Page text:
The “Passion of Ramakrishna” tells the story, in brief, of his life, death and transfiguration. The libretto is made from his own words and those of his followers. Ramakrishna’s part is sung by the entire choir (the Pacific Chorale), which gives his words an otherworldly feel. The parts of his followers are sung by soloists, lending them a human, everyday dimension.
“He writes beautifully for the voice,” St.Clair says of Glass in this work. The words are set to music with an almost invisible naturalness, one syllable per note, in the rhythm of normal speech. The compass of these melodic lines also mimic the rise and fall of spoken word. St.Clair says that the chorus loves singing the piece, which isn’t always the case with new music.
In the orchestra, Glass’ minimalistic thrum provides a trance-like euphony and regularity, a musical Zen state in keeping with Ramakrishna’s wisdom. But the music also features moments of power, grandeur and wonder, and Ramakrishna’s death becomes operatic in scope.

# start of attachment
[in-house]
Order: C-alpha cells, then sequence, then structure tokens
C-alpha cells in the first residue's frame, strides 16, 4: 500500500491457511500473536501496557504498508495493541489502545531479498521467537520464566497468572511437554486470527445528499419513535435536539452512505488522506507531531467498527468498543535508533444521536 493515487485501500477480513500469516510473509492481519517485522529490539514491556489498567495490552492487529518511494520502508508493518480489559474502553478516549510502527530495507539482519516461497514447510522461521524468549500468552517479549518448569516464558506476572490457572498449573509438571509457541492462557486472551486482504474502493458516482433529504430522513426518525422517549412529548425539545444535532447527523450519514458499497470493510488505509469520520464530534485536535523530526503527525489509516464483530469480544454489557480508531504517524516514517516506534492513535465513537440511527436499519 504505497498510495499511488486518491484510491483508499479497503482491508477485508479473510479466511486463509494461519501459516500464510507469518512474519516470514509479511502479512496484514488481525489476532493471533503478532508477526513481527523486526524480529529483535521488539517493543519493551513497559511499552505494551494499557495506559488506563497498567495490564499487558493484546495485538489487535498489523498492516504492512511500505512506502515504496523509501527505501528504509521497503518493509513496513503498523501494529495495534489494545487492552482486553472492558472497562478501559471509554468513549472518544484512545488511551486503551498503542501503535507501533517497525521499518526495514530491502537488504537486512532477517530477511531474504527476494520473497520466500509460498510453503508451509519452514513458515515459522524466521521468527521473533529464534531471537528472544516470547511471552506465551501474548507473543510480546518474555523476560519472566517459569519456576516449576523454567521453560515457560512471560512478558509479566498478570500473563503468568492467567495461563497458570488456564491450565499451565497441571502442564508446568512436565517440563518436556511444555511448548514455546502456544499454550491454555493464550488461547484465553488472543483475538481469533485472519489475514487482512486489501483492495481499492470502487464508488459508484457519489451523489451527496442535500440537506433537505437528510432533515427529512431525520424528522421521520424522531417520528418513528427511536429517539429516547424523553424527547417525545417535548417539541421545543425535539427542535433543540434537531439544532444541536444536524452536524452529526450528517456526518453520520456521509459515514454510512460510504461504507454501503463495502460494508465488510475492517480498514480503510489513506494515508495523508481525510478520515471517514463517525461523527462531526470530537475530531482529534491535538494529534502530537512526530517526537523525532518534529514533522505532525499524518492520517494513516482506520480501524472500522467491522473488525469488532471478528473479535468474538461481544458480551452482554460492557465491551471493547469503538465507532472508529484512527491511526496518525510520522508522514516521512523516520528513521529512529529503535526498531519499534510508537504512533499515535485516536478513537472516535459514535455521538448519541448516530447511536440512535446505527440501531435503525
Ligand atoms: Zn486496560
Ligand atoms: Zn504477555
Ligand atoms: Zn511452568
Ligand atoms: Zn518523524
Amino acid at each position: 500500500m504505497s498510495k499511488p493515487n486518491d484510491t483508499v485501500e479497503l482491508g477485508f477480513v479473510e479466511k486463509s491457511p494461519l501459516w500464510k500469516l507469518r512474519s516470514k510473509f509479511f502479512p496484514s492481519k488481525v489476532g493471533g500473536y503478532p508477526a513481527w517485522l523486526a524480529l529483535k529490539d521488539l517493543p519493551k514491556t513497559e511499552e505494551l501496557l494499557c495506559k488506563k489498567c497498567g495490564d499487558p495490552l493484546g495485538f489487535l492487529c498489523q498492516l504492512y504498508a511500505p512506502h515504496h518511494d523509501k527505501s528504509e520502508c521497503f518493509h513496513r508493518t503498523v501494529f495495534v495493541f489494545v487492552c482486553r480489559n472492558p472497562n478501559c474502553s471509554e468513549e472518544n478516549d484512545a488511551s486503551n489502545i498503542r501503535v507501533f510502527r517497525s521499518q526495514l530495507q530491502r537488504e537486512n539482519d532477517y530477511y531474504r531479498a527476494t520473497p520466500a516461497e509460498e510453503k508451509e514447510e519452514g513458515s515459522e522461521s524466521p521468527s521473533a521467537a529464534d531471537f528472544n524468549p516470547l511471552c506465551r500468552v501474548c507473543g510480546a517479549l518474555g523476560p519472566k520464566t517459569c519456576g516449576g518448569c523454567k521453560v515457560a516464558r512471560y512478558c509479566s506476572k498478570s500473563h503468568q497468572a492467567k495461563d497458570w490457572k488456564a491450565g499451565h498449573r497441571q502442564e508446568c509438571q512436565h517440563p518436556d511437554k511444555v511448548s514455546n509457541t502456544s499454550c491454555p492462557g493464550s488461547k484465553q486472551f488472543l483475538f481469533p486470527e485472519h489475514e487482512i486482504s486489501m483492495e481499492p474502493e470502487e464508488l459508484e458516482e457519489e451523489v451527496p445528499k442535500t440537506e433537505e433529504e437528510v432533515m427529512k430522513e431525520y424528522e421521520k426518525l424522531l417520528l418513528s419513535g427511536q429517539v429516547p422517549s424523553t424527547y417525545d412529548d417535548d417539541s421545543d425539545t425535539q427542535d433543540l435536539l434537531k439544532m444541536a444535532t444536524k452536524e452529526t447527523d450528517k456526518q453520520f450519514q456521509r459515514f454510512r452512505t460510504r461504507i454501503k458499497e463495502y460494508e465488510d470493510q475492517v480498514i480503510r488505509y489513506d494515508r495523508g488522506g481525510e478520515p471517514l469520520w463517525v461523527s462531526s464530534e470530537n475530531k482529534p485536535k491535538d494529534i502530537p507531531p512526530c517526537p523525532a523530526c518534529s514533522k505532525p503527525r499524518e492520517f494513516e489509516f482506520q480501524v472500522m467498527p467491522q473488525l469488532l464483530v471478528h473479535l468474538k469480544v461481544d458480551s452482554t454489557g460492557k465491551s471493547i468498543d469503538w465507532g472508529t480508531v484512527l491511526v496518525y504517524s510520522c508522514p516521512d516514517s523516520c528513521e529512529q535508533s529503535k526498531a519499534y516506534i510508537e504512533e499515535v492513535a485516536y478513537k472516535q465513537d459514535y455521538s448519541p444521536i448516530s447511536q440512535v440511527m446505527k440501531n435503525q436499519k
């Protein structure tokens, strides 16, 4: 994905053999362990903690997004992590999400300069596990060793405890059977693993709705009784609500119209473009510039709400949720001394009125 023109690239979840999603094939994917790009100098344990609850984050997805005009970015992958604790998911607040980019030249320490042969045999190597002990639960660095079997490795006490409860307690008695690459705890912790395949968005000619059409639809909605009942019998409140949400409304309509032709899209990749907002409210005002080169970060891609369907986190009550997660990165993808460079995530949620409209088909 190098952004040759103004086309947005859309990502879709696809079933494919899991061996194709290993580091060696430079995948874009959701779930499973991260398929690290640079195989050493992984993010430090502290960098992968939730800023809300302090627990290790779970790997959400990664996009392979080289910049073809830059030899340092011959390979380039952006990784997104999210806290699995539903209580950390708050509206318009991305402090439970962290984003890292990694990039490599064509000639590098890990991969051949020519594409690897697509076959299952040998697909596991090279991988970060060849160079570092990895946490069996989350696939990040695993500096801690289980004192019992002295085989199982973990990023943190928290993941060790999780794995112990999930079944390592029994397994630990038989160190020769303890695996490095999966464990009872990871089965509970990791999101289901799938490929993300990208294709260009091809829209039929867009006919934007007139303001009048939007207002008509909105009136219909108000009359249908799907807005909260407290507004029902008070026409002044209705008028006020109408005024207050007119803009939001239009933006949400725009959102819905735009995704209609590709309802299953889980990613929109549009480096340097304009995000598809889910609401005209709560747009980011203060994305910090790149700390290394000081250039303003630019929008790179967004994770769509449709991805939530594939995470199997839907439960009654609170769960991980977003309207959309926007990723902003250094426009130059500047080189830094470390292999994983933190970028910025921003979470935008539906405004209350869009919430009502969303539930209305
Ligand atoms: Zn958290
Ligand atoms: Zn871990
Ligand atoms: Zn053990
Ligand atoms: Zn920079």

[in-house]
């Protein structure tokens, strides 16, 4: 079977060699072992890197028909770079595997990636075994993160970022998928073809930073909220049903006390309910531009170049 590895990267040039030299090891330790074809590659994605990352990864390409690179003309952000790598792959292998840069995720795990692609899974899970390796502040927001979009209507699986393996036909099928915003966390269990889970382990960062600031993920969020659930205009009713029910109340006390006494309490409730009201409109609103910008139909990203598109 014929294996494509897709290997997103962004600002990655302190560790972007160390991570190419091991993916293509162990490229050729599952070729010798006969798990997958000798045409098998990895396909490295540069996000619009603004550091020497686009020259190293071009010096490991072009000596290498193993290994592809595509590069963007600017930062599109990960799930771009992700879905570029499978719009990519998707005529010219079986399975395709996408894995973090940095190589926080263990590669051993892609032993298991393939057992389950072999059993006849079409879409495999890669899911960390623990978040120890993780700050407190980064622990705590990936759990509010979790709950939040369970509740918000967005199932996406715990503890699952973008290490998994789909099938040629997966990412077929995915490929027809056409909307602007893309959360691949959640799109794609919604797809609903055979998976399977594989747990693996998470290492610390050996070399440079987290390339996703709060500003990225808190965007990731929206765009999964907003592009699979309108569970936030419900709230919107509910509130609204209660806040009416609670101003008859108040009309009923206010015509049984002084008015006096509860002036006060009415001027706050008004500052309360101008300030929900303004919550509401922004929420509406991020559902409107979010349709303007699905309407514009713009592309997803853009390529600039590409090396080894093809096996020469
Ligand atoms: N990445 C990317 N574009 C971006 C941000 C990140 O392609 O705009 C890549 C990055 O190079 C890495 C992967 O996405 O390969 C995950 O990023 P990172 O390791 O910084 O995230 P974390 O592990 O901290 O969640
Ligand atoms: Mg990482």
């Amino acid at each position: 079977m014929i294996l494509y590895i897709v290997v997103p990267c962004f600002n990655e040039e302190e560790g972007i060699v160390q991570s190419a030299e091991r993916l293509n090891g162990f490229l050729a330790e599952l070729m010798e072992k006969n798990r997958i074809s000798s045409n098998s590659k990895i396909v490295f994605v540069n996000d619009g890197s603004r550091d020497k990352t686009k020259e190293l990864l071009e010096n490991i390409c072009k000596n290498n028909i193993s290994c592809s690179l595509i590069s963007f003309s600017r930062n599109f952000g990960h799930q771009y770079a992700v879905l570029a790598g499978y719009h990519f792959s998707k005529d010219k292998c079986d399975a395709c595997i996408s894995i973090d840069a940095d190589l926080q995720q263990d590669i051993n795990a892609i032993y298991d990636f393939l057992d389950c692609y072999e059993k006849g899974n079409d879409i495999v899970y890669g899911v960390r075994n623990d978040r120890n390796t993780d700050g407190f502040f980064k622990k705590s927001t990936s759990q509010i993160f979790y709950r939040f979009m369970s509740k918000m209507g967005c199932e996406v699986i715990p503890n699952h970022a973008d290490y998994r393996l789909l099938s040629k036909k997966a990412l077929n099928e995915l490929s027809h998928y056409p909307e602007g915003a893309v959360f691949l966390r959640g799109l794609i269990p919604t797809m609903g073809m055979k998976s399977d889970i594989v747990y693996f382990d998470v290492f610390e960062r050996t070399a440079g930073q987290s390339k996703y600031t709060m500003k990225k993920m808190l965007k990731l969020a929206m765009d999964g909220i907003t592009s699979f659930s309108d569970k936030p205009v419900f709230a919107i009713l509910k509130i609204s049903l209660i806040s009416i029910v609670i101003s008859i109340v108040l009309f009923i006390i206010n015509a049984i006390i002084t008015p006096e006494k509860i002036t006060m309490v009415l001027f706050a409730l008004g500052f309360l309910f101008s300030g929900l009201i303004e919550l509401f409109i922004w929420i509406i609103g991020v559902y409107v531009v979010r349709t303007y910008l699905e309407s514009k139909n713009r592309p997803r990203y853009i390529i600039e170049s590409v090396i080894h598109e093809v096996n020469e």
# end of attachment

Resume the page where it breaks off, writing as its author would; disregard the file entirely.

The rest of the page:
In performance, St.Clair has shown himself a strong advocate for the work, at home and at ease in music requiring large forces and dramatic emotions. He has his own way with the minimalistic style as well.
“When I approach Philip’s music — you know it can be very rhythmically patterned, if you will — I just approach it like any other piece. I approach it like Mozart, with phrases and rubatos. I don’t feel strapped by rhythmic repetitiveness. I don’t think he feels his music needs to be yoked with a metronomic quality about it.”
We ask St.Clair if he’ll be nervous stepping out onto the Carnegie Hall stage for the first time on April 21.
“No. When I’m surrounded by the soloists we have and the Pacific Chorale and the great musicianship of the Pacific Symphony, I’m not alone you know. I have a lot of help and a lot of people who are of like mind and heart. So it’s not about being nervous. It’s more about wanting and willing that what we do there in New York accomplishes why we’re really there, which is to celebrate the life of Philip.”
- Glass and Shankar
- With: Pacific Symphony; Pacific Chorale; Carl St.Clair, conductor
- Where: Renee and Henry Segerstrom Concert Hall
- When: April 12-14
- How much: $35-$206
- Call: 714-755-5799
- Online: pacificsymphony.org